Monday, March 30, 2015

Columbus, greed, slavery, and genocide: what really happened to the American Indians8

The Cheyenne and Arapaho men of Sand Creek were away on a buffalo hunt, leaving around 600 women and children together with some 35 braves and 25 old men. When the American cavalry approached, the elderly chief, Black Kettle, emerged with his family. He waved a white flag and an American flag, and explained that the village had already voluntarily surrendered all its weapons to prove they were peaceful. All the while, he reassured his people not to be afraid. However, the Cavalry commander, the Rev. Col. John Milton Chivington, a devout Methodist pastor and elder, was an extremist in no mood for peace. “I long to be wading in gore”, he had announced a few days earlier:
Damn any man who sympathizes with Indians! … I have come to kill Indians, and believe it is right and honorable to use any means under God's heaven to kill Indians. … Kill and scalp all, big and little; nits make lice.
The stomach-turning notion that “nits make lice” was one of his favourite justifications for the wholesale butchery of Indian children. Accordingly, at Sand Creek he sent in his 700 troops, who slaughtered the entire village, including a six-year-old girl waving a white flag. When they were done, they scalped the bodies, hacked off fingers and ears for jewellery, and sexually mutilated a number of the corpses.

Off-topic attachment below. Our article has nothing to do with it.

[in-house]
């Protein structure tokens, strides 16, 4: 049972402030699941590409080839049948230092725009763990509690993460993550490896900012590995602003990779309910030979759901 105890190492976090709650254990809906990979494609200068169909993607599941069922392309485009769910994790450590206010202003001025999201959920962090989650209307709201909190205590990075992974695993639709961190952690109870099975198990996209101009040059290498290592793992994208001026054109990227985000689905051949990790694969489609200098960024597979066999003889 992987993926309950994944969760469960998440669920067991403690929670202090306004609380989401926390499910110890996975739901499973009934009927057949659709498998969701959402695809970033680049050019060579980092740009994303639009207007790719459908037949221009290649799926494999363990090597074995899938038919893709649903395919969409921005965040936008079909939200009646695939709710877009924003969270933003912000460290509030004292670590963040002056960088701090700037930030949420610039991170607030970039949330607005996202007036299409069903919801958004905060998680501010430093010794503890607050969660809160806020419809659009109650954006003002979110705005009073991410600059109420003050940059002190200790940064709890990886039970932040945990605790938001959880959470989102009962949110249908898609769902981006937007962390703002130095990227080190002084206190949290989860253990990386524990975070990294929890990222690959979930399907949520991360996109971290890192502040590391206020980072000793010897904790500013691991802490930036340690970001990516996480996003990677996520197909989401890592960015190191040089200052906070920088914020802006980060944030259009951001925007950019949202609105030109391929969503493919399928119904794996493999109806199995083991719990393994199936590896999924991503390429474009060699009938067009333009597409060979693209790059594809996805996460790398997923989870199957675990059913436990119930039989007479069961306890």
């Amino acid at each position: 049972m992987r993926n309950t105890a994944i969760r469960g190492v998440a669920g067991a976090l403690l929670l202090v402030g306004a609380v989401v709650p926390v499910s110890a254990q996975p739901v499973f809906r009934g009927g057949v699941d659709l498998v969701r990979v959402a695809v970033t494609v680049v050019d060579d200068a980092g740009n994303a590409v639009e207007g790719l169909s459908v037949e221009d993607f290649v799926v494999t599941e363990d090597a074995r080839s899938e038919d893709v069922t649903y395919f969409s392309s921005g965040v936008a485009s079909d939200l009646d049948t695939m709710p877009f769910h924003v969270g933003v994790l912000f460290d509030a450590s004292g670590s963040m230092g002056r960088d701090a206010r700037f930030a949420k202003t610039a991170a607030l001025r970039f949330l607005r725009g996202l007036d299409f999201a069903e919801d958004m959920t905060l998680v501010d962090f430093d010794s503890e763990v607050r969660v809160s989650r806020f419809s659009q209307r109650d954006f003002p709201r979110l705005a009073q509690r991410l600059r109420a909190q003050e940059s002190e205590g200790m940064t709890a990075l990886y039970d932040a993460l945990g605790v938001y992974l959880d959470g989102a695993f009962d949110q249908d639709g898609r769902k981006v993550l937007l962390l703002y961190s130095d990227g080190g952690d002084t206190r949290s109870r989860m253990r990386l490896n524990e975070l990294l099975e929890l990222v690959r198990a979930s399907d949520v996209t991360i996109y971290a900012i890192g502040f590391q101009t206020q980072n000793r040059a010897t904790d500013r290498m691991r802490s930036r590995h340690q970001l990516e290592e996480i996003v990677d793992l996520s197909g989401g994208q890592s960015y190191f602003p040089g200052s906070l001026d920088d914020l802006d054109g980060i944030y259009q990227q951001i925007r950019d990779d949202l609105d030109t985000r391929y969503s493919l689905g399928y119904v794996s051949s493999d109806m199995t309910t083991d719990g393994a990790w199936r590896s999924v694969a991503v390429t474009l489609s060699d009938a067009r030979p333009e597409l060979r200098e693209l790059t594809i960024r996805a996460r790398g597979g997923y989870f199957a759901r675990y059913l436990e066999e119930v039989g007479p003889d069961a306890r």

Soldier Blue was released at the height of the Vietnam War, and attracted some criticism for its timing. But it was a tearaway international box office success, chiefly remembered for introducing an audience weaned on films of spectacular and heroic cowboy derring-do to a far more shocking and sobering view of how the West was won.
“The order was massacre, and good soldiers follow orders. These soldiers were the best.” Strapline to original 1970 movie poster of Soldier Blue.
Perhaps equally as shocking is that Chivington was never disciplined for the atrocity, and President Theodore Roosevelt (1901–9) declared the Sand Creek massacre was:
… as righteous and beneficial a deed as ever took place on the frontier.
He later went on to say:
I don't go so far as to think that the only good Indians are dead Indians, but I believe 9 out of 10 are, and I shouldn't like to inquire too closely into the case of the tenth.

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